The offensive trenches

Most of Cal's rising offense returns in 2015, but there's a big battle for Chris Adcock's vacated center position between Matt Cochran and Addison Ooms. Both Arizona schools should see spirited competition among the offensive hogs, too. The Wildcats must fill three holes up front, including center. Carter Wood is the front-runner there, and Cal transfer Freddie Tagaloa throws his name into the tackle ring. He is 6-foot-8, 330 pounds -- that sounds fun.

Arizona State tackles Jamil Douglas and Tyler Sulka are both gone, setting up a critical reloading effort to ensure that Mike Bercovici is well protected next season. Evan Goodman and Billy McGehee seem to be the early leading options, but nothing is a lock at this point.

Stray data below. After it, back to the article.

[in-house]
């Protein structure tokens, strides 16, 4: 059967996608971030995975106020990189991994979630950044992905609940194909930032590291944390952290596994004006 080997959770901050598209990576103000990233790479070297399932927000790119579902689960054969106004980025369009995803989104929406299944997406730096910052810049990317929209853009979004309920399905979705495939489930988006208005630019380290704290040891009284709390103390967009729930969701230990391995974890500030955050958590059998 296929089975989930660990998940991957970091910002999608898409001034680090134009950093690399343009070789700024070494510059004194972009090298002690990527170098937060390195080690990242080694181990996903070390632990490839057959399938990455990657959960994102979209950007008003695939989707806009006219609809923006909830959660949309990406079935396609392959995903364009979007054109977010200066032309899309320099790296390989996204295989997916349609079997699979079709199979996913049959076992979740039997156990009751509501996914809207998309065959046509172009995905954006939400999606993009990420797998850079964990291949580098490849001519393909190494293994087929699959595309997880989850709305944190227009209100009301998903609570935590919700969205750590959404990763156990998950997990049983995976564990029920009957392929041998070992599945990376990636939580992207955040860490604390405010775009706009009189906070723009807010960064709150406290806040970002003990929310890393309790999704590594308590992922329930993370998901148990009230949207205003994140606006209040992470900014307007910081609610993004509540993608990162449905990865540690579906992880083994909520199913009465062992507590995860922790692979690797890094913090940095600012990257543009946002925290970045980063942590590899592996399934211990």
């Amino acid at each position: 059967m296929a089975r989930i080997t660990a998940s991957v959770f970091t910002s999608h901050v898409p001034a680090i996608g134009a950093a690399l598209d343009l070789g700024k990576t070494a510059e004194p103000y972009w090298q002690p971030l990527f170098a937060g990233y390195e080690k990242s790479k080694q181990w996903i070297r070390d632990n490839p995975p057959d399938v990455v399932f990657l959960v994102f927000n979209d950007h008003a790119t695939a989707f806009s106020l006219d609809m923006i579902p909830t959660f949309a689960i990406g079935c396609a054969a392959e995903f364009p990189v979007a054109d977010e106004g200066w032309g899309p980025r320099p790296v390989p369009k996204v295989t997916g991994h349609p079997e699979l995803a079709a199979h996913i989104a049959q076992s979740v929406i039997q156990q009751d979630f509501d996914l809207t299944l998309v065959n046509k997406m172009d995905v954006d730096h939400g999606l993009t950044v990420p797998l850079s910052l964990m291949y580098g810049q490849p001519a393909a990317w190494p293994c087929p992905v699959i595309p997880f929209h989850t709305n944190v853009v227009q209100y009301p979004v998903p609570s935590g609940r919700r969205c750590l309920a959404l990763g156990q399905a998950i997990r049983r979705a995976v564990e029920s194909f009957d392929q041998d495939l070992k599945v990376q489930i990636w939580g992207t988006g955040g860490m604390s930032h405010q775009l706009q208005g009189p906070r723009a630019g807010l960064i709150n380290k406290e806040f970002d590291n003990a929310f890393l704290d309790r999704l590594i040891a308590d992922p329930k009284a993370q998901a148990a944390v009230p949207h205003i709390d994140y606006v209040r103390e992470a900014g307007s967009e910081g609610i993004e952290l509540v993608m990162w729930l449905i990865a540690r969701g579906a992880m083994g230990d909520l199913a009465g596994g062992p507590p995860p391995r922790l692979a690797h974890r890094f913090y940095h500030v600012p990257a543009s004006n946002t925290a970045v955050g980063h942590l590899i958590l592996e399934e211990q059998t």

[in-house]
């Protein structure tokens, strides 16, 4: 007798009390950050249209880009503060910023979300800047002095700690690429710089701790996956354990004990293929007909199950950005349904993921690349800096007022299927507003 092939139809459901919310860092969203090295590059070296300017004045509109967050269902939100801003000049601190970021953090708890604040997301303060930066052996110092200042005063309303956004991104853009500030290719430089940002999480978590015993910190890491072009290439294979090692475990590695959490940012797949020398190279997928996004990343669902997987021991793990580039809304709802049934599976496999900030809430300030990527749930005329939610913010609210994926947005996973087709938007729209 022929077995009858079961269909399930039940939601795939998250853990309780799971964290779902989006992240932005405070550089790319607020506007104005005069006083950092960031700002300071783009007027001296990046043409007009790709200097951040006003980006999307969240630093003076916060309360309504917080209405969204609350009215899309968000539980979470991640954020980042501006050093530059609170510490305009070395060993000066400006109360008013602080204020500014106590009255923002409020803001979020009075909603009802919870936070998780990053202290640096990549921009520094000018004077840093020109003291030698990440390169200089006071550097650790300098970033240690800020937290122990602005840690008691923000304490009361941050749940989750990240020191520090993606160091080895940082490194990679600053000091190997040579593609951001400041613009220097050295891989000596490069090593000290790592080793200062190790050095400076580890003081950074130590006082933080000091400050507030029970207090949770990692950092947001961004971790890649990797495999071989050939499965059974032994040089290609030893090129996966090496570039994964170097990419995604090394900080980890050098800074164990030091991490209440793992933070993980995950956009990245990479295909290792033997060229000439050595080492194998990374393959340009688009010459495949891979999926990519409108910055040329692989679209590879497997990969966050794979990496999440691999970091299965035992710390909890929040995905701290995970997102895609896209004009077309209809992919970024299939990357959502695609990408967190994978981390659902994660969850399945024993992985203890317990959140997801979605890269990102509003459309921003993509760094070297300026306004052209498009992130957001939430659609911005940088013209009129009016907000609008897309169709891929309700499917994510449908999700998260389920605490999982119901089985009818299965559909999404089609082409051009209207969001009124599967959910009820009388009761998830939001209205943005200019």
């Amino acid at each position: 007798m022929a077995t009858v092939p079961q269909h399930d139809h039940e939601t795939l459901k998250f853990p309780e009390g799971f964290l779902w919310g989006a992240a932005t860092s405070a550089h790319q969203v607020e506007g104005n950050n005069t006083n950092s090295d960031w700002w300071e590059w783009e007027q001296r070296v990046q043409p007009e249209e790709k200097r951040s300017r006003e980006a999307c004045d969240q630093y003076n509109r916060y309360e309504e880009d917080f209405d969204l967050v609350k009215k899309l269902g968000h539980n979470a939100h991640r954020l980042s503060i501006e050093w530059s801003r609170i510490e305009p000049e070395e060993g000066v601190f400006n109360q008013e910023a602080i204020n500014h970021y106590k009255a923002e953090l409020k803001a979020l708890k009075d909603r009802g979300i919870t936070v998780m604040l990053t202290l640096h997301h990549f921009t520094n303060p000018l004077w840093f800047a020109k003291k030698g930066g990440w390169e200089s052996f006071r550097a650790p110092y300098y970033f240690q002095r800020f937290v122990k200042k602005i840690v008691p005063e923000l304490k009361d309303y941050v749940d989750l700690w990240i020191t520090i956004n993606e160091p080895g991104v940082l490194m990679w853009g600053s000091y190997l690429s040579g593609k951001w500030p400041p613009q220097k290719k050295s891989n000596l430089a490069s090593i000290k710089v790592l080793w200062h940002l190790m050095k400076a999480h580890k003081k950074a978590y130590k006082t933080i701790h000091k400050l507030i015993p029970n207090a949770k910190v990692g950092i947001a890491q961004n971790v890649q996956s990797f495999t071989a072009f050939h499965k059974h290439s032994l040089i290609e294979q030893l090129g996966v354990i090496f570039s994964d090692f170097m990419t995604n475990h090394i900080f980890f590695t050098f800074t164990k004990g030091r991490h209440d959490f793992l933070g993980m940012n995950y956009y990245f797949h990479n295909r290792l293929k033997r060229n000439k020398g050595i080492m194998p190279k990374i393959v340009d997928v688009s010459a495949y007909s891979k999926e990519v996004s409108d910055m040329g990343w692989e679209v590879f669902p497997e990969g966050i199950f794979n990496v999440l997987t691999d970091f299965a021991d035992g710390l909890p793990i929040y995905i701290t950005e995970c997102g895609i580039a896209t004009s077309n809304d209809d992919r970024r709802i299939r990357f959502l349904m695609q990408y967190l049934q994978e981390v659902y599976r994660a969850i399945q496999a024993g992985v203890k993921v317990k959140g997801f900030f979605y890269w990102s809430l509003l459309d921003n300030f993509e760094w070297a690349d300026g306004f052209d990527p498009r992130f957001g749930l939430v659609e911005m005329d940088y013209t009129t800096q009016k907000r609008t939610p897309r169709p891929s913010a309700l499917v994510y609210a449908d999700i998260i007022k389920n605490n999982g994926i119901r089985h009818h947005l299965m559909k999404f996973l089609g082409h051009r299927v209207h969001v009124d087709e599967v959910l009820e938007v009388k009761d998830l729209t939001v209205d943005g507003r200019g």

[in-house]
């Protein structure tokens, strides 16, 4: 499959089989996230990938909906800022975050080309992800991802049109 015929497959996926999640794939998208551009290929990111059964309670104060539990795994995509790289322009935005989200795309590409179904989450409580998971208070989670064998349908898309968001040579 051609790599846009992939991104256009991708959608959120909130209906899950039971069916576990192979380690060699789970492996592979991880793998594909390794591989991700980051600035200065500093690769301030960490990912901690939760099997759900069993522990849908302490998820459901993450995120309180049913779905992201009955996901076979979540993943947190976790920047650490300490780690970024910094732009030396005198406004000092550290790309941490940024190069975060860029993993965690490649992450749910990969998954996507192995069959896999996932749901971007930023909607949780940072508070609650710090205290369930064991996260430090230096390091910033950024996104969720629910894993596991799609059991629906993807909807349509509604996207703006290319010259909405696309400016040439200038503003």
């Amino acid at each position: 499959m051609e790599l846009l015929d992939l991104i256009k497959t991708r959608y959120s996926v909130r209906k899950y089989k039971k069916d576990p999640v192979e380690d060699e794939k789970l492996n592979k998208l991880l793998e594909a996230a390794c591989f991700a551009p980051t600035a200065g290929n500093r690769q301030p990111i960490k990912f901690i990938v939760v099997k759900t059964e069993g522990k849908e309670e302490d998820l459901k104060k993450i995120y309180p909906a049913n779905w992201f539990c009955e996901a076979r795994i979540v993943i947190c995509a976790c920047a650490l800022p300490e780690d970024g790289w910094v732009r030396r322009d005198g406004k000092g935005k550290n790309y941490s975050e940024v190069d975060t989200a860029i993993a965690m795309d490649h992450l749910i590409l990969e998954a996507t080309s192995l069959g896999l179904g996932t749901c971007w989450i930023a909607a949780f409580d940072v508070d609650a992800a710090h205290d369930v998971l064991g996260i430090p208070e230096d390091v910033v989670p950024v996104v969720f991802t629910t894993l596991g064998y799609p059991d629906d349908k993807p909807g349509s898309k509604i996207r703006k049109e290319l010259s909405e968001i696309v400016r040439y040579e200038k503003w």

Colorado has lost both starting offensive guards to graduation, and there are four bodies currently competing for those two spots.

Skill-position central

The running back room always seems to be crowded at USC, and Javorius Allen's departure has set the table for a wide-ranging battle this offseason. Allen was the Trojans' leading rusher, but the next six performers on the ground-yardage list come back in 2015. Justin Davis and Tre Madden are the only two scholarship backs returning, and they'll be joined by a trio of freshmen from Steve Sarkisian's monster 2015 recruiting class -- Ronald Jones II, Dominic Davis and Aca'Cedric Ware.

Of course, the departures of Nelson Agholor and George Farmer have also opened matters up at receiver for USC. Expect plenty of explosive fireworks there: JuJu Smith and Adoree' Jackson are just two of the exciting names on the Trojans roster.